Coral Disease Study at Anini Bay

Coral Disease Study at Anini Bay
USGS and UH Manoa scientists visit the coral outbreak at Anini Bay on Kauai's north shore. The researchers implemented a novel mechanical/chemical barrier to slow the rapid spread of the disease.

Coral Disease Study at Anini Bay

Here are some pics of several corals that were treated by Dr. Greta Aeby at Anini Beach on 10-1-12. We treated 16 corals that all had the fast growing white coral disease that is caused by a new strain of cyanobacteria. The study was also conducted by Theirry Work from the USGS infectious disease department and their grad student Amanda from the University of Hawaii. I originally discovered this disease about one year ago and have been tracking its growth on thousands of corals along the north shore of Kauai.

Greta and Amanda placed a marine epoxy layer on each infected coral to see if this barrier helped stop or slow down the spreading of the disease. Half of the corals were used as "controls" which means to measure how fast the disease spreads without the treatment.

On the control corals (example number 9) the disease spread about 8 inches in just 26 days! This is extremely fast for a bacteria to kill a coral that takes 20 years for the coral to grow!! Thousands of corals have completely died out at Anini from this disease in just the last 6 months! Coral number 4 and 8 which had the epoxy barrier applied had great results! The disease was almost 100% stopped! This is the first time anything like this has been done in Hawaii so it is a big deal! On the other hand Coral number 1 had the disease break through the barrier but it did not grow as fast and the control corals that did not have the epoxy barrier.

Results of the test so far:

In the last 26 days the cyanobacteria ate the rice corals that were not treated at a rate from 7 to 10 inches! I have my white ruler in the pictures marked in cm. Greta will be doing much more detailed analysis than I have and will have a full report in the future. The corals that were treated with the epoxy barrier all had a reduced rate of growth of the bacteria. Several had no growth at all and some had from 1 to 4 inches of growth.

What does this all mean to science and the health of the reef? Greta and Thierry are doing extensive lab test on this infectious bacteria at UH as they took samples of the infected coral from Anini Beach and Tunnels Reef. They are hoping to find a cure of the infections. If they find a cure then they could place the product in the marine epoxy and apply it to the infected corals. Since the epoxy all by itself slowed down the rate of growth of the disease, this would give more time for a potential cure to work. Much like a fire break dug in front of a fast moving wild fire.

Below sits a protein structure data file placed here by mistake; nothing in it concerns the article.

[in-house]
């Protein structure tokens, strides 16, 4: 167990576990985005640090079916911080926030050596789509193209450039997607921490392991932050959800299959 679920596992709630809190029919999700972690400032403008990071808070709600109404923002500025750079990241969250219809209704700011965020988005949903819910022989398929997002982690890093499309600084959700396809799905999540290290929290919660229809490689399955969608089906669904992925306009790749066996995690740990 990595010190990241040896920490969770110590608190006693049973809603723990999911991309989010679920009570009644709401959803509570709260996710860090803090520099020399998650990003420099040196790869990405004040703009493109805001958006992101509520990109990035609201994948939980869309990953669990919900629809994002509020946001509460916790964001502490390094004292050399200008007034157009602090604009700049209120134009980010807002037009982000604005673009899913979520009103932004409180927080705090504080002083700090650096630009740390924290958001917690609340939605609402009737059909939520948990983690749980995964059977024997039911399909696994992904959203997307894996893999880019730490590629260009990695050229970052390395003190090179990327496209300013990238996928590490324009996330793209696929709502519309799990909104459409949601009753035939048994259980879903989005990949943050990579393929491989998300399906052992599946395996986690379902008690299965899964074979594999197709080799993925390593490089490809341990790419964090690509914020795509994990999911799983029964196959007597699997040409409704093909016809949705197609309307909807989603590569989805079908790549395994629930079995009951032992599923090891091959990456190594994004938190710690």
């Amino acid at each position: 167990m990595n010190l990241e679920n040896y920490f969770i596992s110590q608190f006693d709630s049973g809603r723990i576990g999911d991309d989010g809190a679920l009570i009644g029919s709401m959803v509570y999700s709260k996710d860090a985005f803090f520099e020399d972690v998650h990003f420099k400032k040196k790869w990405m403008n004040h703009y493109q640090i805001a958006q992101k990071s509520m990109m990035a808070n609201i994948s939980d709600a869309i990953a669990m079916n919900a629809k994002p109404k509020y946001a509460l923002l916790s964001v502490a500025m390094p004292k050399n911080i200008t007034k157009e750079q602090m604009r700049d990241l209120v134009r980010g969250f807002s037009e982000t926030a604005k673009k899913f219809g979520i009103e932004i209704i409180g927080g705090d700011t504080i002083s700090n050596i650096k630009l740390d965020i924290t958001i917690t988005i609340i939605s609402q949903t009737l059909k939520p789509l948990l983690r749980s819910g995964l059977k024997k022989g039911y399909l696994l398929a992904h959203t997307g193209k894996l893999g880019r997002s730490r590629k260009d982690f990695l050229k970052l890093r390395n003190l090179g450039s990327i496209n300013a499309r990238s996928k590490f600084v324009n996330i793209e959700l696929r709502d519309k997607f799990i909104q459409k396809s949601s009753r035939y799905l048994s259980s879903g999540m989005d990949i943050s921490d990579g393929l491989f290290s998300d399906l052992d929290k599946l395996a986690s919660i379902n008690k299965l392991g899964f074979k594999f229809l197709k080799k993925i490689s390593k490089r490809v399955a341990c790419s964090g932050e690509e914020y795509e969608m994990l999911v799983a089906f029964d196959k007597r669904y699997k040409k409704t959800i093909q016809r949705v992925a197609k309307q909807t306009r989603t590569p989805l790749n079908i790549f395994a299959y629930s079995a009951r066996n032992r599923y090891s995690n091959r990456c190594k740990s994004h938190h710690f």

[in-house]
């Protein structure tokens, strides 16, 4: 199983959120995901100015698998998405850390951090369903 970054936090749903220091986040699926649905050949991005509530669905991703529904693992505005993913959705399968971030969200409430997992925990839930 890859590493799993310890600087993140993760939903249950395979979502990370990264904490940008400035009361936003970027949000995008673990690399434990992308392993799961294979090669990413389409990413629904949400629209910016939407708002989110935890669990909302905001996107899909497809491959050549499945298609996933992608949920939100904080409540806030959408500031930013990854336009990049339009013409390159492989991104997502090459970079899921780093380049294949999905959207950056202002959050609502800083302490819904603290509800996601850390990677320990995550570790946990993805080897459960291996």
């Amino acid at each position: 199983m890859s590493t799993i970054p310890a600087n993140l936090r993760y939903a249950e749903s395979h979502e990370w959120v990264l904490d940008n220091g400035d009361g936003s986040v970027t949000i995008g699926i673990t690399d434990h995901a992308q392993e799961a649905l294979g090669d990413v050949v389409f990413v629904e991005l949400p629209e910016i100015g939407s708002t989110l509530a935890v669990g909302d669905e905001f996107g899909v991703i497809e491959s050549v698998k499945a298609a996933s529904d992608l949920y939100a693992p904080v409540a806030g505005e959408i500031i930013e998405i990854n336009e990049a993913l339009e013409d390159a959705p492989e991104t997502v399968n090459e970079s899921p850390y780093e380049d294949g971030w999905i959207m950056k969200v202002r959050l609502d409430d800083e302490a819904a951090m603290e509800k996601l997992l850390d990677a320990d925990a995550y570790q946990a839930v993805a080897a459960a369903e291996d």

My job on the other hand is to find out what is causing the reefs all along the north shore of Kauai to be so stresses that this disease can spread so rapidly. I hope to be doing more sea water testing and acoustic testing on the reefs to find out if the reefs are dying due to chemicals in the water or vibrational energy. I am also tracking the growth of the disease with HD video all along the north shore so we can follow the spreading and see if other creatures like the sea turtles are infected with the same bacteria. I am also collecting fish species that look like they may also be infected with this bacteria and will be sending them to Theirry Work for toxicology and bacterial testing.

This is a very big problem on our reefs here in Kauai and we could use some funding and help to study, track and hopefully cure this bacterial nigh mare! I will continue to have updated pictures, video and information about this disease on my web at www.underwater2web.com . So far none of the government officials, non profits or agencies on Kauai seem to be the least bit interested in funding or helping out with this study!! You may want to contact them and ask them why.

Aloha,
Terry Lilley
Marine Biologist
Hanalei HI

3 Comments on “Coral Disease Study at Anini Bay

  1. Hello, 25 years go when i was keeping marine aquariums here in seattle, there was a terrible outbreak throughout the local fish stores of a superbug version that looked like ick but it was something else more virulent. White bump lesions. lysis left behind. killed everything it touched. your pictures reminded me of this. There was a UW zoologist Mark that owned “fin&feather” store and he recommended a product called greenX. It was the only treatment that worked. I cant find the product now but it was a dark green liquid that cleared up the whole tank. not sure if it was a copper/malachite in a base that was thicker than the copper solutions i make for myself now. hope this information is helpful

    1. you bring up an interesting proposition… we need to gather and analyze a lot of data before we can come to any conclusions. More than likely, a combination of factors is stressing the reef systems, allowing the bacteria to flourish.

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